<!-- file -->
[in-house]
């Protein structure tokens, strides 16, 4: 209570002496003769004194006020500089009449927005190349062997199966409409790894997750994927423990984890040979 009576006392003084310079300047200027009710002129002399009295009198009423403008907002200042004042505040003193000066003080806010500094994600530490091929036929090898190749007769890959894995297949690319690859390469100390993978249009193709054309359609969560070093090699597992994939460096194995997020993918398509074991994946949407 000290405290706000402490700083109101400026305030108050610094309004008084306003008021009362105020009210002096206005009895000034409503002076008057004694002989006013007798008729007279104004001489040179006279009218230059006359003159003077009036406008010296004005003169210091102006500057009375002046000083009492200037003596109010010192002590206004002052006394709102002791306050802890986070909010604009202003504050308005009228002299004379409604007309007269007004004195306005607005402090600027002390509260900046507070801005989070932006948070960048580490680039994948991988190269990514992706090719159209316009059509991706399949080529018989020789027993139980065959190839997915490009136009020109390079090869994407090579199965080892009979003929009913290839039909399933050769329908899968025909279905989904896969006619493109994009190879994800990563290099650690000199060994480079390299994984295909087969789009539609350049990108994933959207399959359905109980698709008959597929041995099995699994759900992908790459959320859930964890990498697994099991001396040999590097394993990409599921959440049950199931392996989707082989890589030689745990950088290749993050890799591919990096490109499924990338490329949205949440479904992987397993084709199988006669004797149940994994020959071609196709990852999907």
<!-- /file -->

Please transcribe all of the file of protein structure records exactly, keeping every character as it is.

[in-house]
């Protein structure tokens, strides 16, 4: 209570002496003769004194006020500089009449927005190349062997199966409409790894997750994927423990984890040979 009576006392003084310079300047200027009710002129002399009295009198009423403008907002200042004042505040003193000066003080806010500094994600530490091929036929090898190749007769890959894995297949690319690859390469100390993978249009193709054309359609969560070093090699597992994939460096194995997020993918398509074991994946949407 000290405290706000402490700083109101400026305030108050610094309004008084306003008021009362105020009210002096206005009895000034409503002076008057004694002989006013007798008729007279104004001489040179006279009218230059006359003159003077009036406008010296004005003169210091102006500057009375002046000083009492200037003596109010010192002590206004002052006394709102002791306050802890986070909010604009202003504050308005009228002299004379409604007309007269007004004195306005607005402090600027002390509260900046507070801005989070932006948070960048580490680039994948991988190269990514992706090719159209316009059509991706399949080529018989020789027993139980065959190839997915490009136009020109390079090869994407090579199965080892009979003929009913290839039909399933050769329908899968025909279905989904896969006619493109994009190879994800990563290099650690000199060994480079390299994984295909087969789009539609350049990108994933959207399959359905109980698709008959597929041995099995699994759900992908790459959320859930964890990498697994099991001396040999590097394993990409599921959440049950199931392996989707082989890589030689745990950088290749993050890799591919990096490109499924990338490329949205949440479904992987397993084709199988006669004797149940994994020959071609196709990852999907």